A month ago in Dubai, Federer lifted his 100th winner’s trophy above his head. Two weeks ago in Indian Wells, he was just a few games away from No.101, but was outplayed in the end of that final by Dominic Thiem. Now in a tournament where he’s looked sharper with every passing round, he’ll face an opponent most players don’t enjoy playing against.
2018 was the best year of John Isner’s career. While he started last year by only winning two of his first eight matches, everything changed in Miami one year ago. That was the biggest title of his career, a run that included victories over three of the top five seeds. Later in the year, he advanced to his second Major semifinal, where he went down in defeat in the longest semifinal of all-time. This year he slowly built momentum on the North American hard courts, and advanced to this final without dropping a set.
“I have backed up other tournaments before after winning them the previous year, but nothing of this magnitude.” Isner said about reaching the final. “To be back in the finals is a good accomplishment for me.”
Roger Federer (4) vs. John Isner (7)
7-6, 7-6, 7-5, 7-6, 7-6, 7-6, 7-6, 7-6, 7-6, 7-6. Those are the scores of Isner’s matches in this tournament. He’s played nine tiebreakers, and prevailed in each one of them. We’ll likely see more tiebreakers on Sunday. In their seven previous matches, they’ve played eight tiebreaks, with Roger winning five of them. As Chris Fowler of ESPN highlighted, Isner has never broken Federer’s serve on a hard court.
“I’m just finding myself pretty calm in those situations.” The reigning Miami Open champion commented about his success in tiebreakers. “Maybe it’s a little bit mental. I’m definitely playing my best tennis when I have been in that situation this week, there is no doubt.”
Federer is 5-2 overall against Isner. John did win the last time they played on tour, at the 2015 Paris Indoors. Isner’s other victory came in a Davis Cup match on clay in Switzerland. This is their fourth meeting on an American hard court, and Isner is yet to defeat Federer in the US. Those stats do not count their actual last meeting, at last September’s team event, the Laver Cup. That was also played on a US hard court, with Federer saving match points and pulling out the win in a 10-point tiebreak. While the Laver Cup is not an officially-recognized event, the result is certainly legitimate, as both players were obviously giving their all.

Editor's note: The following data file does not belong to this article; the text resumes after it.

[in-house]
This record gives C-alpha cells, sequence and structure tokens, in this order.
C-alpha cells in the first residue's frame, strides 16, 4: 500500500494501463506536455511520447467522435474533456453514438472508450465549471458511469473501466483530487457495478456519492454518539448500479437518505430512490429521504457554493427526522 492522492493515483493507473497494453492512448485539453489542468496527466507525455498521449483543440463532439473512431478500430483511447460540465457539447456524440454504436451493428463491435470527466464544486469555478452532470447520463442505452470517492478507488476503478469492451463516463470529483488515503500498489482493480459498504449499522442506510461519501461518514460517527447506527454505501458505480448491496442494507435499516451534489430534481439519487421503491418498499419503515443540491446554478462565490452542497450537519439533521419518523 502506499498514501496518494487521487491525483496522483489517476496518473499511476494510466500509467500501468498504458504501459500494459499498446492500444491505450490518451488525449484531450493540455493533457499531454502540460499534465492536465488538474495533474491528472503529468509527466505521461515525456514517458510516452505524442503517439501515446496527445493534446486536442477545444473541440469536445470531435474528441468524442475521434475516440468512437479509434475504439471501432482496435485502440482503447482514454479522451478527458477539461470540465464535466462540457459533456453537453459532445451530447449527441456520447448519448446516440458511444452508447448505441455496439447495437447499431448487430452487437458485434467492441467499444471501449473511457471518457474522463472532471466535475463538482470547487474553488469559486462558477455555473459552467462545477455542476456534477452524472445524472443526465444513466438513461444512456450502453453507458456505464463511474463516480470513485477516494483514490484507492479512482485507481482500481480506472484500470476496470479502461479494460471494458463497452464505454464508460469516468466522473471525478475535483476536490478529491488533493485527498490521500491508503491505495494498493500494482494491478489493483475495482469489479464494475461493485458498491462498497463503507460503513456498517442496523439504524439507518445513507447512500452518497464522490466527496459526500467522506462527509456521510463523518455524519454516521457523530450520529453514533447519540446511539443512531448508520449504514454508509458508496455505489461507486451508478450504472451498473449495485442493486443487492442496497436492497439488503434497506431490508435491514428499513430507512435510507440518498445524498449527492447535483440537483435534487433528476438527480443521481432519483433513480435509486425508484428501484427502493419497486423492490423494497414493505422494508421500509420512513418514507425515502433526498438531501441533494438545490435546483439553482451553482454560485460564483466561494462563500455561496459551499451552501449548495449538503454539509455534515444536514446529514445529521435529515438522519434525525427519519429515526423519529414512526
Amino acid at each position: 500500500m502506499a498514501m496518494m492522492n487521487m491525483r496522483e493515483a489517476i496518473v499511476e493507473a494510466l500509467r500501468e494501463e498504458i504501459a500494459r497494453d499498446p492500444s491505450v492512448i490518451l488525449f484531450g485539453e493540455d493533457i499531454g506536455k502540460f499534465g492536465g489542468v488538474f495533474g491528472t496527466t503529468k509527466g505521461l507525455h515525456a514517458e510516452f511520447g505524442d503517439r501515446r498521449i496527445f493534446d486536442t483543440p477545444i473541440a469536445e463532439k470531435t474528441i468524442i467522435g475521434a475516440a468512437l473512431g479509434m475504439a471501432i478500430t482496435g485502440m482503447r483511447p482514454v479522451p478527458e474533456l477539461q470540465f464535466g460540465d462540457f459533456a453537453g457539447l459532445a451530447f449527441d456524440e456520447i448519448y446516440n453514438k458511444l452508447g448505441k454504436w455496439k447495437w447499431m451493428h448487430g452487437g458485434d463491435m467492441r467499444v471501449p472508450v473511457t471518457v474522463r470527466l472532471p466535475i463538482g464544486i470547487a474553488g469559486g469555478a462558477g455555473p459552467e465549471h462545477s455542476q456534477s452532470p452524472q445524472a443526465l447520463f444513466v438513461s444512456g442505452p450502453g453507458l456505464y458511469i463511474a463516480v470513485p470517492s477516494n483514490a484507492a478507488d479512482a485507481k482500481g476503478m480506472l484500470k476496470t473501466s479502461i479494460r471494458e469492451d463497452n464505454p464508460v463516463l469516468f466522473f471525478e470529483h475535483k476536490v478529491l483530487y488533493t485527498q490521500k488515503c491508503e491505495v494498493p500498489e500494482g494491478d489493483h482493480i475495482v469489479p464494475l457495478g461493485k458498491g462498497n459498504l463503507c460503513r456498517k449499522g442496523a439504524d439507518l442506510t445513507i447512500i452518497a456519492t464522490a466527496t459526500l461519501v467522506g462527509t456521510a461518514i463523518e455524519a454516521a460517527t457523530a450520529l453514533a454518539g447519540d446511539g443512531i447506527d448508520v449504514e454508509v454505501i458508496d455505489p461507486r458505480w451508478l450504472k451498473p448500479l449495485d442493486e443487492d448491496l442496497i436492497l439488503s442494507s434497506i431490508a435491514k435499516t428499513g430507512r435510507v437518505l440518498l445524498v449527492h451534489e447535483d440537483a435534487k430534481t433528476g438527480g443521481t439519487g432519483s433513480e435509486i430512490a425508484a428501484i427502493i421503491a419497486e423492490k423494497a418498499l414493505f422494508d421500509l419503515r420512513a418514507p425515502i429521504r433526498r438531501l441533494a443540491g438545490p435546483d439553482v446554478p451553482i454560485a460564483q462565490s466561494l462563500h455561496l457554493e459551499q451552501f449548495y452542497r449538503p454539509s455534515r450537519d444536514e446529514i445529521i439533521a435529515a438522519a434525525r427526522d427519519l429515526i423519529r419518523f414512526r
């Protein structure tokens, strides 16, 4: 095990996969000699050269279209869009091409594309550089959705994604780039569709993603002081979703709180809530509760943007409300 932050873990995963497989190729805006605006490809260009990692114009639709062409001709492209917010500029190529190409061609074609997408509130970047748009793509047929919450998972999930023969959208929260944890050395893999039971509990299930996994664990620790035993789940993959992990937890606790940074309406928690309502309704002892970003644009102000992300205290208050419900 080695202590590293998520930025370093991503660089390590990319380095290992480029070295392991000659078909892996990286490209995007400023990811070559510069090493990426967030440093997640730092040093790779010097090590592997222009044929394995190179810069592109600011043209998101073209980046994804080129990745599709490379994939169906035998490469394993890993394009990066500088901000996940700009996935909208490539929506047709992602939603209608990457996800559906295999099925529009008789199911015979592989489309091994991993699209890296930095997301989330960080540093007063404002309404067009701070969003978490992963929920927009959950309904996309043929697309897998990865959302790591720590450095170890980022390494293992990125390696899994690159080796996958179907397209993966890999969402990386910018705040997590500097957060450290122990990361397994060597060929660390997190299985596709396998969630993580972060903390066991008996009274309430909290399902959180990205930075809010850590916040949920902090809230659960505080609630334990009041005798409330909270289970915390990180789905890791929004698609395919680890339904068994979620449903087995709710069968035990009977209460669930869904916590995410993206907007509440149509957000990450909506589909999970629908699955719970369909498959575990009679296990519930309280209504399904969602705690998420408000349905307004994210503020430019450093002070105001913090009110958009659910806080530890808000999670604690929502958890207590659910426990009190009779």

“I know what to expect – that he will not miss many serves. He’s got an amazing serve. One of the best in the game, forever. It’s really hard to play against him,” Federer said during his on-court interview with ESPN on Friday.
Of course this match will likely come down to just a few pivotal points where a break or a minibreak is up for grabs, and that gives Isner a legitimate chance. Federer will feel less pressure to hold his serve than Isner knowing his previous inability to break Roger. That being said, Federer has struggled to convert break points in a few recent cases, most notably against Tsitsipas in Australia and Thiem in Indian Wells. If that trend continues here, that’s big trouble for Roger in a match where break points will be so limited. All things considered, I give Federer the slight edge to win his fourth Miami Open title.
Six facts to know about the final
- This is the oldest combined final in the history of the men’s tournament. Federer is 37-years-old and Isner is 33.
- Federer has a 15-1 win-loss record against American players in the final of tournaments. His only loss was to Andre Agassi at the 2002 Miami Open.
- Isner has already won nine tiebreaks in the tournament so far in what is a career-best for him.
- Federer could become the first player on the ATP Tour to win a second title in 2019. The first 19 tournaments have all been won by different players.
- Isner is bidding to become the fourth person in history to defend a title in Miami. Following in the footsteps of Pete Sampras, Novak Djokovic, Agassi and Federer.
- Federer will be playing in his 50th Masters 1000 final and will be bidding to claim his 28th title. Regardless of the outcome, he will remain third on the all-time list for most trophies won at that level. Rafael Nadal leads with 33 titles, followed by Djokovic with 32.
The full head-to-head record (Federer leads 5-2)
|2015|| ATP Masters 1000 Paris
|Indoor Hard||R16||John Isner||
763 36 765
|2015|| US Open
|Outdoor Hard||R16||Roger Federer||
760 766 75
|2012|| London Olympics
|Outdoor Grass||QF||Roger Federer||
|2012|| ATP Masters 1000 Indian Wells
|Outdoor Hard||F||Roger Federer||
|2012|| SUI vs. USA WG 1st RD
|Indoor Clay||RR||John Isner||
46 63 764 62
|2010|| ATP Masters 1000 Shanghai
|Outdoor Hard||R32||Roger Federer||
|2007|| US Open
|Outdoor Hard||R32||Roger Federer||
674 62 64 62
Kiki Bertens Believes In Stability And Trust Ahead Of 2020 Season
Kiki Bertens looks for stability in hope of grand slam success in 2020.
Kiki Bertens believes stability and trust is the key to success ahead of the 2020 season despite a time of change for the Dutchwoman.
A time of change is approaching for Kiki Bertens as she recently just got married to her physical trainer Remko De Rijke.
It’s not only off the court, change is approaching for the former Wimbledon quarter-finalist as her and coach Raemon Sluiter parted ways during the off-season.
After the split it would have been easy for Bertens to make a radical change to her coaching team but that is not her style as she has promoted Elise Tamaela to a main coaching role.
Even through a time of change, Bertens believes stability is crucial to success, “It takes me a while to be able to trust someone,” she admitted to Dutch website De Telegraaf.